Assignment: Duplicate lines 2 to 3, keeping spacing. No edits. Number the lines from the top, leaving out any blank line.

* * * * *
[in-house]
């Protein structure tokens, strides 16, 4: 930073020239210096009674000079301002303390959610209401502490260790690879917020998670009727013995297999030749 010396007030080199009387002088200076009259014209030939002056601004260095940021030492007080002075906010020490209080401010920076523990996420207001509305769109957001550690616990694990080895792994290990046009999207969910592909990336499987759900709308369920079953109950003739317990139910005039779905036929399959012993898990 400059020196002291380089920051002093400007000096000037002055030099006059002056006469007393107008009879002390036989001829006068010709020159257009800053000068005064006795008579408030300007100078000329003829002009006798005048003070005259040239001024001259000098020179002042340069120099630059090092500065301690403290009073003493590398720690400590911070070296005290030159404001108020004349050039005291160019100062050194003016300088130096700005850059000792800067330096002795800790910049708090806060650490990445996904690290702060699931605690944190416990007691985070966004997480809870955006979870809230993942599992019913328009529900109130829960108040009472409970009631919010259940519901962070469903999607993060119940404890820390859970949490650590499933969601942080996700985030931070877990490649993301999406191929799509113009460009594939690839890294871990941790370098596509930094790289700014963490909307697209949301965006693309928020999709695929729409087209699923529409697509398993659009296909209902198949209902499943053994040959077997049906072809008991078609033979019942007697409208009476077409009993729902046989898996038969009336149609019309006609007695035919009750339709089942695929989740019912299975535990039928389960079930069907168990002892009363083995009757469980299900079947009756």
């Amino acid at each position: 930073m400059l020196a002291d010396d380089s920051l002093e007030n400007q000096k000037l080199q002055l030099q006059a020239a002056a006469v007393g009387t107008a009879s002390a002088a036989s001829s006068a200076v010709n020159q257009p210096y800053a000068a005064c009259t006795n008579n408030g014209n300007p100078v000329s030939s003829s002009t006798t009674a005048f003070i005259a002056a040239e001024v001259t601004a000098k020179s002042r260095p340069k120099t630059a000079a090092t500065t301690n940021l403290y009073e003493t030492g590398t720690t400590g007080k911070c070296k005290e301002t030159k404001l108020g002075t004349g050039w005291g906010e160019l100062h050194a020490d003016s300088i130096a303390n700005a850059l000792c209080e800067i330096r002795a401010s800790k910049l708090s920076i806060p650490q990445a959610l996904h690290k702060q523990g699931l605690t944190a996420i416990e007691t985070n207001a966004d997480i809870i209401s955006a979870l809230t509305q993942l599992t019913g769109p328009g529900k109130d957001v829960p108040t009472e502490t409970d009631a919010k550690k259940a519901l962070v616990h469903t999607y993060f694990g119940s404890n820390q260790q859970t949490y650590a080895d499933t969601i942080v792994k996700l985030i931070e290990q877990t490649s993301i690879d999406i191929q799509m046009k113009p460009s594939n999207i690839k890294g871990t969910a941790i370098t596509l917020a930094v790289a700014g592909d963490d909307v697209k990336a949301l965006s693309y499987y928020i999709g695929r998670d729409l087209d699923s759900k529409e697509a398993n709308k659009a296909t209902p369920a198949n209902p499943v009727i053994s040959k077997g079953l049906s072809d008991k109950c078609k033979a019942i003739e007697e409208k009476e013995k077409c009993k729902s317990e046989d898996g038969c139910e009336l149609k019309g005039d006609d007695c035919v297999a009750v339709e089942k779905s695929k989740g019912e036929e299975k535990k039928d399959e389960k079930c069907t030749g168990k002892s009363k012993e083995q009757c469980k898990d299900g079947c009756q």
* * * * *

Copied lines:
């Protein structure tokens, strides 16, 4: 930073020239210096009674000079301002303390959610209401502490260790690879917020998670009727013995297999030749 010396007030080199009387002088200076009259014209030939002056601004260095940021030492007080002075906010020490209080401010920076523990996420207001509305769109957001550690616990694990080895792994290990046009999207969910592909990336499987759900709308369920079953109950003739317990139910005039779905036929399959012993898990 400059020196002291380089920051002093400007000096000037002055030099006059002056006469007393107008009879002390036989001829006068010709020159257009800053000068005064006795008579408030300007100078000329003829002009006798005048003070005259040239001024001259000098020179002042340069120099630059090092500065301690403290009073003493590398720690400590911070070296005290030159404001108020004349050039005291160019100062050194003016300088130096700005850059000792800067330096002795800790910049708090806060650490990445996904690290702060699931605690944190416990007691985070966004997480809870955006979870809230993942599992019913328009529900109130829960108040009472409970009631919010259940519901962070469903999607993060119940404890820390859970949490650590499933969601942080996700985030931070877990490649993301999406191929799509113009460009594939690839890294871990941790370098596509930094790289700014963490909307697209949301965006693309928020999709695929729409087209699923529409697509398993659009296909209902198949209902499943053994040959077997049906072809008991078609033979019942007697409208009476077409009993729902046989898996038969009336149609019309006609007695035919009750339709089942695929989740019912299975535990039928389960079930069907168990002892009363083995009757469980299900079947009756």
């Amino acid at each position: 930073m400059l020196a002291d010396d380089s920051l002093e007030n400007q000096k000037l080199q002055l030099q006059a020239a002056a006469v007393g009387t107008a009879s002390a002088a036989s001829s006068a200076v010709n020159q257009p210096y800053a000068a005064c009259t006795n008579n408030g014209n300007p100078v000329s030939s003829s002009t006798t009674a005048f003070i005259a002056a040239e001024v001259t601004a000098k020179s002042r260095p340069k120099t630059a000079a090092t500065t301690n940021l403290y009073e003493t030492g590398t720690t400590g007080k911070c070296k005290e301002t030159k404001l108020g002075t004349g050039w005291g906010e160019l100062h050194a020490d003016s300088i130096a303390n700005a850059l000792c209080e800067i330096r002795a401010s800790k910049l708090s920076i806060p650490q990445a959610l996904h690290k702060q523990g699931l605690t944190a996420i416990e007691t985070n207001a966004d997480i809870i209401s955006a979870l809230t509305q993942l599992t019913g769109p328009g529900k109130d957001v829960p108040t009472e502490t409970d009631a919010k550690k259940a519901l962070v616990h469903t999607y993060f694990g119940s404890n820390q260790q859970t949490y650590a080895d499933t969601i942080v792994k996700l985030i931070e290990q877990t490649s993301i690879d999406i191929q799509m046009k113009p460009s594939n999207i690839k890294g871990t969910a941790i370098t596509l917020a930094v790289a700014g592909d963490d909307v697209k990336a949301l965006s693309y499987y928020i999709g695929r998670d729409l087209d699923s759900k529409e697509a398993n709308k659009a296909t209902p369920a198949n209902p499943v009727i053994s040959k077997g079953l049906s072809d008991k109950c078609k033979a019942i003739e007697e409208k009476e013995k077409c009993k729902s317990e046989d898996g038969c139910e009336l149609k019309g005039d006609d007695c035919v297999a009750v339709e089942k779905s695929k989740g019912e036929e299975k535990k039928d399959e389960k079930c069907t030749g168990k002892s009363k012993e083995q009757c469980k898990d299900g079947c009756q």